Task vs Relationship Leadership Styles

It has become increasingly obvious that effective leadership is hugely important in the workplace. If the leadership is not effective, problems such as poor productivity, low motivation and high turnover can occur. In the current market, there are many new opportunities available for employees and so if employees are not happy it is very likely that they will go elsewhere. Leaders often don’t think about the type of leader they are. Generally they fall into either the task-oriented or relationship-oriented leadership style.

Task Oriented Leadership

This type of leader focuses on the tasks that needed to be carried out in order to reach goals. The leadership style here can be described as autocratic. Autocratic leaders don’t involve their team in decision making. Task-orientated leadership involves some task management features. This involves placing emphasis on administrative activities, co-ordinating job-related activities, preparing financial reports etc. As we can see leaders who opt for this style focus on completing tasks in order to reach targets. This type of leader doesn’t really care about relationship building or the employees who are needed to reach these goals. They are more concerned with following their plan to reach organisational targets.

One of, if not the biggest strength of this type of leadership is that all tasks are completely to a high standard in a timely manner. These leaders set an example for employees by focusing on the necessary procedures in relation to how tasks as completed. As a result, they can delegate work and make sure that tasks are completed on time to a high standard. This style of leadership would be suitable in well-structured environments like for example manufacturing assembly lines where repeating well-defined processes produces high levels of both productivity and quality.

Some of the weaknesses associated with this leaderships style involve a fear of breaking the rules among employees, this may lead to a lack of creativity, low morale and as a result high turnover. A lack of innovation which can come from a fear of taking risks, means employees who are naturally creative can become demoralised and eventually leave the organisation to find a more appealing opportunity.

Relationship-Oriented Leadership

This type of leadership focuses on creating success as a result of building lasting relationships with employees and the motivation, job satisfaction and work-life balance of their employees. They still care about getting tasks done, however they believe that work culture is more important. Leaders who use this style concentrate on motivating, supporting and developing their employees. Relationship oriented leaders also promote collaboration and teamwork, by encouraging communication and building positive relationships. The welfare of employees is the top priority for these leaders and as a result, they put time and effort into meeting their employees individual needs.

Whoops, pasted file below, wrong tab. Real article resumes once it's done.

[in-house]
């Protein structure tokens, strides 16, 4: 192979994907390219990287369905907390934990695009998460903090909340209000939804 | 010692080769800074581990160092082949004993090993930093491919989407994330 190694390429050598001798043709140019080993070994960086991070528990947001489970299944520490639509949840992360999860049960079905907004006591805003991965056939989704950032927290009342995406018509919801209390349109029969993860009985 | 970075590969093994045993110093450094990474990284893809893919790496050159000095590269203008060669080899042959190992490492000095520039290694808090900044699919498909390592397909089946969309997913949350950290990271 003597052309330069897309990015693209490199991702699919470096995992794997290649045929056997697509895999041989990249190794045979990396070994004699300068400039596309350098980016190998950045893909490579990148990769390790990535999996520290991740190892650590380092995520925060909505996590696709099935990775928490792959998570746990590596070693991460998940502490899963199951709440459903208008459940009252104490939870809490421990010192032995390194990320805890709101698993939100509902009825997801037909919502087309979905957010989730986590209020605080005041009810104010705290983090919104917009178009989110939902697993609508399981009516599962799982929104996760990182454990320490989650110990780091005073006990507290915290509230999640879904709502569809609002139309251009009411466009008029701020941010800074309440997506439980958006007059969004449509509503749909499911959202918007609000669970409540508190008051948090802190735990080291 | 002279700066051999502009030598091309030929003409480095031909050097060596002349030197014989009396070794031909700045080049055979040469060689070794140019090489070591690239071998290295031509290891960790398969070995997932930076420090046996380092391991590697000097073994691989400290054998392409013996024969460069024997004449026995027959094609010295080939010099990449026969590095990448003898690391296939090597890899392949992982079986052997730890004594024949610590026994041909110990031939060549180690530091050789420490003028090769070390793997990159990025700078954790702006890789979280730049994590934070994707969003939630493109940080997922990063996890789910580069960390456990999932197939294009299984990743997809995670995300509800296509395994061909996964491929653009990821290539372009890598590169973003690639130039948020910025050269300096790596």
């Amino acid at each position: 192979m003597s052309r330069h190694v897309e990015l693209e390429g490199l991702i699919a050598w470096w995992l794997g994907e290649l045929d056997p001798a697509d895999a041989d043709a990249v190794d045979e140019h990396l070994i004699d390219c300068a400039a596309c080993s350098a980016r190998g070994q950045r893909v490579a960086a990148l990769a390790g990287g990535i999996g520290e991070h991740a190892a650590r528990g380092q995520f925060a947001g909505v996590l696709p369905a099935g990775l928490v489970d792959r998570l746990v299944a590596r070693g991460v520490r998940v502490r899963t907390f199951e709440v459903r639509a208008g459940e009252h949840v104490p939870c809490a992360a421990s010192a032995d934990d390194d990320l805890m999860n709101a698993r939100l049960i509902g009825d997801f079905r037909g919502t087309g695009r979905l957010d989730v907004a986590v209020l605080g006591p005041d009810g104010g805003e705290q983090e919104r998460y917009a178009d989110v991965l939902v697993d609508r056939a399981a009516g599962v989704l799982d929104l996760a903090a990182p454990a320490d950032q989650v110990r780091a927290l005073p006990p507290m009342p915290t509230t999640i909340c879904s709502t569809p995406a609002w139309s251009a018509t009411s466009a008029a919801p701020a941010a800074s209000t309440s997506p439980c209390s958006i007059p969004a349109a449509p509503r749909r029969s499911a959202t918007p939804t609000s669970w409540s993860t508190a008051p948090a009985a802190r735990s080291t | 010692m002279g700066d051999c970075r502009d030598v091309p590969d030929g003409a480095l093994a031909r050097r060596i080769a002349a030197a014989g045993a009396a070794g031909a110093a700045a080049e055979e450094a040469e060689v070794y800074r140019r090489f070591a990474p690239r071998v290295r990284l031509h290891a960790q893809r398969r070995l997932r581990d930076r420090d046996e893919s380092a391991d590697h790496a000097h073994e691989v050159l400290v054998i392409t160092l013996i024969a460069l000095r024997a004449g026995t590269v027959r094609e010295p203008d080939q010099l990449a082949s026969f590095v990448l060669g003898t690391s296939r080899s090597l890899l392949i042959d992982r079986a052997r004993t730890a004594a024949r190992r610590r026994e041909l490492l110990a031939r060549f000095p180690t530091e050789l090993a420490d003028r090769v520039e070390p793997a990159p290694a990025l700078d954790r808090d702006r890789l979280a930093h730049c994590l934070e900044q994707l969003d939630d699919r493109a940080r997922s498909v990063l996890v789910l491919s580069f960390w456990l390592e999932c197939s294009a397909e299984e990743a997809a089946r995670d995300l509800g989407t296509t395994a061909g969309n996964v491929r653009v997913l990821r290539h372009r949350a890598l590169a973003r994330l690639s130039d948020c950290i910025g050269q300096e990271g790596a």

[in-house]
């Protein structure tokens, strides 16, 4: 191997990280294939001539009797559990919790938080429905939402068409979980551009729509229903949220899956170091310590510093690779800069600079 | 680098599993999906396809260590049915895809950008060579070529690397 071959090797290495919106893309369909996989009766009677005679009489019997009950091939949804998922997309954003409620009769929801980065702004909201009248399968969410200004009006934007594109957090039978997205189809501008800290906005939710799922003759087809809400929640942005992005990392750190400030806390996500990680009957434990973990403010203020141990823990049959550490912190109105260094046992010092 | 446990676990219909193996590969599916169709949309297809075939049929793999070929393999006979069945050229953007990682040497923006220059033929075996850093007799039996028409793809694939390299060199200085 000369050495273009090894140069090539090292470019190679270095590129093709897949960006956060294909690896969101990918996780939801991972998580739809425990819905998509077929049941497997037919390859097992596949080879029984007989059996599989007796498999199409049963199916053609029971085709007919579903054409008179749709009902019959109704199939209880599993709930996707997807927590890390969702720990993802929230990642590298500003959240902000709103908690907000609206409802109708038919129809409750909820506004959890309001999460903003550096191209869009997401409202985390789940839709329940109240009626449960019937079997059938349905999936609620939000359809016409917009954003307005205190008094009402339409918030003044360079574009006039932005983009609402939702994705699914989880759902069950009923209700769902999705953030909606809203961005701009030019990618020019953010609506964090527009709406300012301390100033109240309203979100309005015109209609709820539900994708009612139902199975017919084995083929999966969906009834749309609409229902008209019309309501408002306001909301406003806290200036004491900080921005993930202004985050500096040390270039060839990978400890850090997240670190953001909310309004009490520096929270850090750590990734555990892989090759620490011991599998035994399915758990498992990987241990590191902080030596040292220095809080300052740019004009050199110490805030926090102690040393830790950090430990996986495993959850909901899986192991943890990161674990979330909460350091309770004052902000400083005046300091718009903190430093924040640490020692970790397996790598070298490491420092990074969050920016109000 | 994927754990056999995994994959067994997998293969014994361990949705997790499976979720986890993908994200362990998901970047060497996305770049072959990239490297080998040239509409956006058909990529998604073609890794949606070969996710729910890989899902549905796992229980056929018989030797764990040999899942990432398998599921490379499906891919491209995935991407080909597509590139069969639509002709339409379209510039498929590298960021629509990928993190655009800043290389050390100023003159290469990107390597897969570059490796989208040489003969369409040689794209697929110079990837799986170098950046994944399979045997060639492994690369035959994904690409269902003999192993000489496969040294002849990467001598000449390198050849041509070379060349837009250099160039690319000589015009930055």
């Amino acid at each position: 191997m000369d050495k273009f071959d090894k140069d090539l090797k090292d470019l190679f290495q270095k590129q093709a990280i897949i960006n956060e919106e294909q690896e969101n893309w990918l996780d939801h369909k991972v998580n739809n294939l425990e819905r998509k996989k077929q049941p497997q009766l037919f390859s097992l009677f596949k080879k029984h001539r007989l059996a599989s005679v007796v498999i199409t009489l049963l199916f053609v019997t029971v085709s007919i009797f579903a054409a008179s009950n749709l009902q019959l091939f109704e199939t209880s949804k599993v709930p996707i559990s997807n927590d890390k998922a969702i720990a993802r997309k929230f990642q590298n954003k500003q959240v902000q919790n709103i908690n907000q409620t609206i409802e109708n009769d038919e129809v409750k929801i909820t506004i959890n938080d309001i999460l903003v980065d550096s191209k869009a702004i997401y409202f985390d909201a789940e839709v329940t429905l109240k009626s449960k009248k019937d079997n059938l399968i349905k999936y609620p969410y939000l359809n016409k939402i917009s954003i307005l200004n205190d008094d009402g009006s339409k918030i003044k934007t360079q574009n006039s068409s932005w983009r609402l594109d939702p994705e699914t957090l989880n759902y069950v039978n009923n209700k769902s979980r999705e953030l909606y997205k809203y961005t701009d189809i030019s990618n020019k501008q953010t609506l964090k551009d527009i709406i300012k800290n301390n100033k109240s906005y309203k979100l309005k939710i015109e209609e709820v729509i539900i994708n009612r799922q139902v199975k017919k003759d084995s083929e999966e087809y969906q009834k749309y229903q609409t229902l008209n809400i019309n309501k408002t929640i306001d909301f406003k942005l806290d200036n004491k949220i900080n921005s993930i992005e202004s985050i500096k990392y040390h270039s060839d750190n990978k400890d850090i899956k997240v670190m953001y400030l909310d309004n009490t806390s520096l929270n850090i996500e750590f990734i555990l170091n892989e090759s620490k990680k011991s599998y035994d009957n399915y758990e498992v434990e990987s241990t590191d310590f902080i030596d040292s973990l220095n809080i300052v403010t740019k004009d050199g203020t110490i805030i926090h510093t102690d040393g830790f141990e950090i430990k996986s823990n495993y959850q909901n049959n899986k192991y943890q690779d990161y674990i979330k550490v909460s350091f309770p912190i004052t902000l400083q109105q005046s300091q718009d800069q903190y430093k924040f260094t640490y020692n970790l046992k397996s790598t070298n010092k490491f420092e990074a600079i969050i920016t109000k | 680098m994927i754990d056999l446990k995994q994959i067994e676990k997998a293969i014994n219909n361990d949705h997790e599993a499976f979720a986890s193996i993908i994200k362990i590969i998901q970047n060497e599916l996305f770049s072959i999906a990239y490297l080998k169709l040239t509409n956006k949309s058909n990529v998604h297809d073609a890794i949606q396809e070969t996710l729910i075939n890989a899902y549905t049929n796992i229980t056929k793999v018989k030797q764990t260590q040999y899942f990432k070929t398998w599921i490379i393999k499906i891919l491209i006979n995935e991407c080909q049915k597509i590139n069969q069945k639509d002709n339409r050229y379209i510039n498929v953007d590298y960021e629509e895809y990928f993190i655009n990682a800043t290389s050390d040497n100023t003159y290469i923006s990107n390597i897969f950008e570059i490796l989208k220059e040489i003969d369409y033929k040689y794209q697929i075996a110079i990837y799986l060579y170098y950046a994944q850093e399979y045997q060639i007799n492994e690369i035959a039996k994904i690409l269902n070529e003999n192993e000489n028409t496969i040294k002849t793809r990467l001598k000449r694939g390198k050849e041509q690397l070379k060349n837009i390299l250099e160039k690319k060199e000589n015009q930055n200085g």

One of the strengths of this leadership style is that these leaders establish teams that all employees want to be a part of. Members of these teams are often more productive and willing to take risks because they understand that they will get support from the leader if necessary. Another strength is that employees are in an environment where they know their leader cares about there welfare. These leaders know that work place productivity requires creating a positive environment where employees feel motivated. As a result, these leaders prioritise people in order to ensure that issues such as personal conflicts, dissatisfaction and turnover are low.

One of the weaknesses of this leadership style is that focusing on creating team spirit may get in the way of completing tasks and reaching goals. Some leaders can put the development of their team above tasks.

Over the years, studies have been conducted in order to determine if one type is better than the other, however no one behaviour is instrumental to the success of a leader in every situation. The dynamic nature of leadership determines that if a leader is effective, they should be able to balance both types of leadership styles which should be applied in response to a particular situation. This involves some level of self-awareness, you need to work out which style you fall under and take note of when you may need to change up your style to suit a particular situation. If for example you are task oriented you need to soften up, this can be difficult, but it is very important. Start by trying to brush up on your ‘soft’ skills such as listening. For relationship-oriented leaders, they need to do the opposite and toughen up. This could be by being more decisive and setting standards.


Penn State (2013) Balancing Task and Relationship Behaviors [online] https://sites.psu.edu/leadership/2013/05/20/balancing-task-and-relationship-behaviors/

Bell, S. (2017) Task-Oriented vs. People-Oriented Leadership Styles [online] https://bizfluent.com/info-12137619-taskoriented-vs-peopleoriented-leadership-styles.html

Larman, A. (2015) Task-Oriented Vs People-Oriented Leadership Styles [online] http://ezinearticles.com/?Task-Oriented-Vs-People-Oriented-Leadership-Styles&id=9253531

Ruzgar, N. (2018) The Effect of Leaders’ Adoption of Task-Oriented or Relationship-Oriented Leadership Style on Leader-Member Exchange (LMX), In the Organizations That Are Active In Service Sector: A Research on Tourism Agencies. Journal of Business Administration Research. Vol 7:1 pp50-60